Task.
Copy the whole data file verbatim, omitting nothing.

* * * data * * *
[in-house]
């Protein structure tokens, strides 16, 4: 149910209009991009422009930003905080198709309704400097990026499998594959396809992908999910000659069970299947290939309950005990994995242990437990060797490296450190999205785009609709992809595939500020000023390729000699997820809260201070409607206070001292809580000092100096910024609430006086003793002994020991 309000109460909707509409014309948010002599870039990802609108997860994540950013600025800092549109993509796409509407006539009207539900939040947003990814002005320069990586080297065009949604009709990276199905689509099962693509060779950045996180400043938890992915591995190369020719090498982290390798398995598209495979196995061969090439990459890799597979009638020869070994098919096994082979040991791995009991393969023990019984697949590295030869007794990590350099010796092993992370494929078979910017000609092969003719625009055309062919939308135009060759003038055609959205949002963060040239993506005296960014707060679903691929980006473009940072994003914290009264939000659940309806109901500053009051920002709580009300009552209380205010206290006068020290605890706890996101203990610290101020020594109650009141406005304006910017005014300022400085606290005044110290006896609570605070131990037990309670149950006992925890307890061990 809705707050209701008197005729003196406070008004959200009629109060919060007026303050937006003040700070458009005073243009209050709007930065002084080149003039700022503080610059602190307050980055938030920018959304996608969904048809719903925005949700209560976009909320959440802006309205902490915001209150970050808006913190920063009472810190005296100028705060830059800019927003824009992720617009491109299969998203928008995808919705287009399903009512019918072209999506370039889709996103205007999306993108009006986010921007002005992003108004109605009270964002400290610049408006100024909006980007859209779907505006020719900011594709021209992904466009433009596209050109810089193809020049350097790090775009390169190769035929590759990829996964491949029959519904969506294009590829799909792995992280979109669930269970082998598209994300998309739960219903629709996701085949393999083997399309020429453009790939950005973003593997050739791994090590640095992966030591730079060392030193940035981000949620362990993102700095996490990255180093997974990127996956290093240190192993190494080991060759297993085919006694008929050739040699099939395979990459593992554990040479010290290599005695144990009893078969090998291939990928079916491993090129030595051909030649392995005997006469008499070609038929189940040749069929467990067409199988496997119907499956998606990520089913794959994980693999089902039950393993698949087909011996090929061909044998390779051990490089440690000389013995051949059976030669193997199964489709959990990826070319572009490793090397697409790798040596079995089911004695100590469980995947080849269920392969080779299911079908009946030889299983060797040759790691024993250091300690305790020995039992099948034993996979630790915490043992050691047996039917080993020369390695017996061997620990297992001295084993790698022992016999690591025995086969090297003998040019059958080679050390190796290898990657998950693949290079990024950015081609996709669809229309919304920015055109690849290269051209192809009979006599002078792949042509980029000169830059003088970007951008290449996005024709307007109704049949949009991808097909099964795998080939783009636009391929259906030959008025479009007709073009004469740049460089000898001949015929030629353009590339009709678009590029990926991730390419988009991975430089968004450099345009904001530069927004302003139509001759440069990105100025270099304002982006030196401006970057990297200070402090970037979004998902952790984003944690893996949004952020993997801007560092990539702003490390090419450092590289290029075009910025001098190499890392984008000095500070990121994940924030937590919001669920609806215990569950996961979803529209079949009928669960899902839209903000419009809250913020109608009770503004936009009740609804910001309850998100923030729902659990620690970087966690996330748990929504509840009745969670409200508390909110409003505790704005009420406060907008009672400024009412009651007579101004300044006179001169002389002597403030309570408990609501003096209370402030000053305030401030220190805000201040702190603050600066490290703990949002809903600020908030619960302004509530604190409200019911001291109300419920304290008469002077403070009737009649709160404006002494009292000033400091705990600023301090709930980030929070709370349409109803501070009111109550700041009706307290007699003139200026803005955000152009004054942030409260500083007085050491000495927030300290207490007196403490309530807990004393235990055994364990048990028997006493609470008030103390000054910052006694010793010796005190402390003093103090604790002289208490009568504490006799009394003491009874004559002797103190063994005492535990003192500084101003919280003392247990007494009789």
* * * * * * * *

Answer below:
[in-house]
């Protein structure tokens, strides 16, 4: 149910209009991009422009930003905080198709309704400097990026499998594959396809992908999910000659069970299947290939309950005990994995242990437990060797490296450190999205785009609709992809595939500020000023390729000699997820809260201070409607206070001292809580000092100096910024609430006086003793002994020991 309000109460909707509409014309948010002599870039990802609108997860994540950013600025800092549109993509796409509407006539009207539900939040947003990814002005320069990586080297065009949604009709990276199905689509099962693509060779950045996180400043938890992915591995190369020719090498982290390798398995598209495979196995061969090439990459890799597979009638020869070994098919096994082979040991791995009991393969023990019984697949590295030869007794990590350099010796092993992370494929078979910017000609092969003719625009055309062919939308135009060759003038055609959205949002963060040239993506005296960014707060679903691929980006473009940072994003914290009264939000659940309806109901500053009051920002709580009300009552209380205010206290006068020290605890706890996101203990610290101020020594109650009141406005304006910017005014300022400085606290005044110290006896609570605070131990037990309670149950006992925890307890061990 809705707050209701008197005729003196406070008004959200009629109060919060007026303050937006003040700070458009005073243009209050709007930065002084080149003039700022503080610059602190307050980055938030920018959304996608969904048809719903925005949700209560976009909320959440802006309205902490915001209150970050808006913190920063009472810190005296100028705060830059800019927003824009992720617009491109299969998203928008995808919705287009399903009512019918072209999506370039889709996103205007999306993108009006986010921007002005992003108004109605009270964002400290610049408006100024909006980007859209779907505006020719900011594709021209992904466009433009596209050109810089193809020049350097790090775009390169190769035929590759990829996964491949029959519904969506294009590829799909792995992280979109669930269970082998598209994300998309739960219903629709996701085949393999083997399309020429453009790939950005973003593997050739791994090590640095992966030591730079060392030193940035981000949620362990993102700095996490990255180093997974990127996956290093240190192993190494080991060759297993085919006694008929050739040699099939395979990459593992554990040479010290290599005695144990009893078969090998291939990928079916491993090129030595051909030649392995005997006469008499070609038929189940040749069929467990067409199988496997119907499956998606990520089913794959994980693999089902039950393993698949087909011996090929061909044998390779051990490089440690000389013995051949059976030669193997199964489709959990990826070319572009490793090397697409790798040596079995089911004695100590469980995947080849269920392969080779299911079908009946030889299983060797040759790691024993250091300690305790020995039992099948034993996979630790915490043992050691047996039917080993020369390695017996061997620990297992001295084993790698022992016999690591025995086969090297003998040019059958080679050390190796290898990657998950693949290079990024950015081609996709669809229309919304920015055109690849290269051209192809009979006599002078792949042509980029000169830059003088970007951008290449996005024709307007109704049949949009991808097909099964795998080939783009636009391929259906030959008025479009007709073009004469740049460089000898001949015929030629353009590339009709678009590029990926991730390419988009991975430089968004450099345009904001530069927004302003139509001759440069990105100025270099304002982006030196401006970057990297200070402090970037979004998902952790984003944690893996949004952020993997801007560092990539702003490390090419450092590289290029075009910025001098190499890392984008000095500070990121994940924030937590919001669920609806215990569950996961979803529209079949009928669960899902839209903000419009809250913020109608009770503004936009009740609804910001309850998100923030729902659990620690970087966690996330748990929504509840009745969670409200508390909110409003505790704005009420406060907008009672400024009412009651007579101004300044006179001169002389002597403030309570408990609501003096209370402030000053305030401030220190805000201040702190603050600066490290703990949002809903600020908030619960302004509530604190409200019911001291109300419920304290008469002077403070009737009649709160404006002494009292000033400091705990600023301090709930980030929070709370349409109803501070009111109550700041009706307290007699003139200026803005955000152009004054942030409260500083007085050491000495927030300290207490007196403490309530807990004393235990055994364990048990028997006493609470008030103390000054910052006694010793010796005190402390003093103090604790002289208490009568504490006799009394003491009874004559002797103190063994005492535990003192500084101003919280003392247990007494009789």